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You can now buy the Moller Skycar, one of the world's most iconic (and dubious) 'flying cars'

You can now buy the Moller Skycar, one of the world's most iconic (and dubious) 'flying cars'


‘It cannot be flown’

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Moller International

“Anyone can fly the Skycar,” the headline on the January 1991 cover of Popular Mechanics blared, teasing the possibility of a future where everyone could own their own “flying car.” That dream never came to fruition, but the original Skycar can now be yours to own. Moller International, the company that built the iconic vertical take-off and landing (VTOL) aircraft, announced today that it is putting the M400 Skycar up for sale on eBay. Just don’t expect to use it for your daily commute.

PopMech 1991 Moller SkyCar

That’s because the Skycar, while having successfully completed several low-stakes tests, is not approved for flight by the Federal Aviation Administration. Moller says that one condition of its sale is that “it cannot be flown.”

According to Moller, “The Skycar combines the high-speed capabilities of a fixed wing aircraft with the vertical take-off and landing capabilities of a helicopter. Its ducted fans provide lift and propulsion without the dangers of exposed rotor blades and high maintenance costs of rotary-winged aircraft. The vehicle employs state-of-the-art fly-by-wire computer technology to monitor, control, and maintain stability of the aircraft, while simultaneously making it simple and easy to operate.”

So why the hell would anyone buy this thing if they can’t use it to freak out their neighbors? Moller suggests someone looking for a “centerpiece of any car or aircraft collection in a public or private museum” should look no further than the Skycar. Truth be told, this thing is a piece of history — and not an entirely positive history to boot.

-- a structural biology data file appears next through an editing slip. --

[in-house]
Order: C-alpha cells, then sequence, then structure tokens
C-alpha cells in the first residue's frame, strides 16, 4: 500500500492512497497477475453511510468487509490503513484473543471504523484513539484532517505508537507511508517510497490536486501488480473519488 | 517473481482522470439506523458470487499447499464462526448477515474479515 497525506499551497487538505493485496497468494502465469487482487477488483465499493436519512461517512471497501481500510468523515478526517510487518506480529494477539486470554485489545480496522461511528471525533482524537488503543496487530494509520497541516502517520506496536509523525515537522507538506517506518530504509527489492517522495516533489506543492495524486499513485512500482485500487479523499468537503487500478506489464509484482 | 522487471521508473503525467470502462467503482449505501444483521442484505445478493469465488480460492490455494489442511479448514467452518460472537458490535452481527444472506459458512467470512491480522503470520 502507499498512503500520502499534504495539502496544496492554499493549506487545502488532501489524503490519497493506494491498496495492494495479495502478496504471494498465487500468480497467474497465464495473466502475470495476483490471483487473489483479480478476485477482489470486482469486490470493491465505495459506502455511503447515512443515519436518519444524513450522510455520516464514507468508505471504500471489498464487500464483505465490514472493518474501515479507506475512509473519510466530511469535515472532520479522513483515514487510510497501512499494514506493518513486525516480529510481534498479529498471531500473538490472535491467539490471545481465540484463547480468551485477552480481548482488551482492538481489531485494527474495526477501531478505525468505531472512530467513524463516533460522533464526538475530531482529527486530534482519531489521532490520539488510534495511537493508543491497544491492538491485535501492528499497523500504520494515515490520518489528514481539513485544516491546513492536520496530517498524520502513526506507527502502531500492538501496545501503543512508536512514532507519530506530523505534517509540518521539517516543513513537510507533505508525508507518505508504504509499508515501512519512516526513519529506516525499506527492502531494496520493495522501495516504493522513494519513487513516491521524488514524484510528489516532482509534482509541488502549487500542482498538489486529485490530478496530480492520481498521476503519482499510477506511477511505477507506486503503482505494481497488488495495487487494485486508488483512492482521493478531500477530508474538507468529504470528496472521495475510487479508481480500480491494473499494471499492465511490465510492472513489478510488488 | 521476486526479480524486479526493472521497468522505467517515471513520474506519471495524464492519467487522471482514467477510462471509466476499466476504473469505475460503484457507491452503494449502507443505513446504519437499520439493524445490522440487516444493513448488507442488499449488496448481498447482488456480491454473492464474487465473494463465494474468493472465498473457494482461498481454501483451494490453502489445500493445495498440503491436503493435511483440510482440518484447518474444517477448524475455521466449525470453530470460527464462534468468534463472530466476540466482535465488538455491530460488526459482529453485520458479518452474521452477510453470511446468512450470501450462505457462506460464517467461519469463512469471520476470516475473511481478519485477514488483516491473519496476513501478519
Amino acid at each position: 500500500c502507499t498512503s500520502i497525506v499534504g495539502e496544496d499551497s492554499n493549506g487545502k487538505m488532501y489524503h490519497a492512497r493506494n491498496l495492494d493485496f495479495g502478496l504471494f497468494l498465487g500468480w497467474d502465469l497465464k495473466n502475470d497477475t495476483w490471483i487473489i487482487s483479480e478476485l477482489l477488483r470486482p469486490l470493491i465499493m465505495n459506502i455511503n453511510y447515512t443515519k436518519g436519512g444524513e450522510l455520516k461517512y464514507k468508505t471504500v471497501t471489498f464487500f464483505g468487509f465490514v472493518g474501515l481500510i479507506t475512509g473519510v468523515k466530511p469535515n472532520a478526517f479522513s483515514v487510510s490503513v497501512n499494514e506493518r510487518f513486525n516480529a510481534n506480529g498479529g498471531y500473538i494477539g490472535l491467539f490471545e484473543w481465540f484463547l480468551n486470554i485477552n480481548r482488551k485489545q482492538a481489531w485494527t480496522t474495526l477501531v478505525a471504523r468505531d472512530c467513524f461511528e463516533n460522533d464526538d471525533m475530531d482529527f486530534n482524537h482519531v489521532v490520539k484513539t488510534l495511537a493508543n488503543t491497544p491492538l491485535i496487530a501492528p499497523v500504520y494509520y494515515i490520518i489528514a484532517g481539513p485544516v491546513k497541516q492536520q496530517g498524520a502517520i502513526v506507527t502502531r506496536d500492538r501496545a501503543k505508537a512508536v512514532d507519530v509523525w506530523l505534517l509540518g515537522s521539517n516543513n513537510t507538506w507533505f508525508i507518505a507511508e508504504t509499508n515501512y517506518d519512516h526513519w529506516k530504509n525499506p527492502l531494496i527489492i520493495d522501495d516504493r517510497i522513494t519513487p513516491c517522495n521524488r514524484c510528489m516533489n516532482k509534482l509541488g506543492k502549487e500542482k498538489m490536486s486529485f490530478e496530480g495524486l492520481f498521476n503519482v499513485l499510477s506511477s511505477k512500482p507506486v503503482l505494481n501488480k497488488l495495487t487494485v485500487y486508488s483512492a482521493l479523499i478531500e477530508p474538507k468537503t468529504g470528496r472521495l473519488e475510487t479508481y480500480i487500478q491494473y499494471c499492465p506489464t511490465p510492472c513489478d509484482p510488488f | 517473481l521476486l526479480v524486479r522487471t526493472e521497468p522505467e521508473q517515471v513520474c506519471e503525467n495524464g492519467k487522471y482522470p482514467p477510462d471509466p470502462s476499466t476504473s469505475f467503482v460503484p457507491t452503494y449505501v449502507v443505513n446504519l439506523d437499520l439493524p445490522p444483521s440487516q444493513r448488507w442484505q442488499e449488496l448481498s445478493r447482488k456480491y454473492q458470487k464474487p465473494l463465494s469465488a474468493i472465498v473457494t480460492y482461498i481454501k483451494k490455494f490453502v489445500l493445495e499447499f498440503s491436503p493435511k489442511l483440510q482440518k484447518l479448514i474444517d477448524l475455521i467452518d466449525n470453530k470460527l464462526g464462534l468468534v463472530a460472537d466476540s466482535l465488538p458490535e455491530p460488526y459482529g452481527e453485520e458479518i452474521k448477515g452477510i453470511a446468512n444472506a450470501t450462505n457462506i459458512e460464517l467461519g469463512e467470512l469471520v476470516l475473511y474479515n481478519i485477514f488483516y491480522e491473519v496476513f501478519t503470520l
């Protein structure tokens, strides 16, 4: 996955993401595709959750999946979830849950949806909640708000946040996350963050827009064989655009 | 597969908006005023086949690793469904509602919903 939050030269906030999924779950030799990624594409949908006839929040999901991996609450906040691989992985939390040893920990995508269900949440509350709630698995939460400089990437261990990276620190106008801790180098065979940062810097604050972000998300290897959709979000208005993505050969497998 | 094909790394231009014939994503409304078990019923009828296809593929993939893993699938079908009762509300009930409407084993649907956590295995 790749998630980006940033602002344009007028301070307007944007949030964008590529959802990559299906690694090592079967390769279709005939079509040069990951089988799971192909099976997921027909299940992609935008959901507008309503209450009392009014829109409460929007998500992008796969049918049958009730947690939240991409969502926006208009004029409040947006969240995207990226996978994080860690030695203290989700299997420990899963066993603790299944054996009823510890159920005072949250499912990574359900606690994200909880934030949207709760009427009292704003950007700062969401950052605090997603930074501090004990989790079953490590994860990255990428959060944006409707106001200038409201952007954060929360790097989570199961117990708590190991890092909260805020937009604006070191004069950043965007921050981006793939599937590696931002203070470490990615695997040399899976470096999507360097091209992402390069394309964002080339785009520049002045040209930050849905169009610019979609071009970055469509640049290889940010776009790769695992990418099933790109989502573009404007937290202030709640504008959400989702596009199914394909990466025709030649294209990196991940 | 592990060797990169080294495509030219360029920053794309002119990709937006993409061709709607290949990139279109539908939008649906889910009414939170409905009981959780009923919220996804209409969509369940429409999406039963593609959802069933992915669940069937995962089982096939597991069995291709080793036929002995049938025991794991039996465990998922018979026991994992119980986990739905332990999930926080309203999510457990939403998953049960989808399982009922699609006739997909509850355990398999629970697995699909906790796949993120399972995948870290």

Paul Moller, 80, a professor emeritus at the University of California at Davis, is considered to be the world’s preeminent flying car enthusiast. For over 40 years, Moller has been preaching the gospel of VTOL, claiming that we would all have personal, road-ready aircraft parked in our garages in the future. And he sought to make this Jetson-ian vision of the future come true through sheer force of will. But none of this vehicles ended up flying for any sustained time, and many now consider Moller a charlatan.

many now consider Moller a charlatan

The Securities and Exchange Commission went after him in 2003 for issuing fraudulent stock. In 2013, he launched a crowdfunding campaign to get his flying car off the ground, but he only raised 3 percent of his stated goal. He reportedly burned through $100 million developing his designs and declared personal bankruptcy in 2009.

But Moller may ultimately end up being vindicated, because many have taken his idea of street-worthy personal aircraft and taken it to the next level. Today, flying cars are in vogue, with everyone from Uber to Google’s Larry Page investing in the vision. Many experts say that, thanks to advances in battery technology, artificial intelligence, and drones, we’re closer than ever to seeing real VTOL aircraft take flight.

In the meantime, let’s stop calling them flying cars.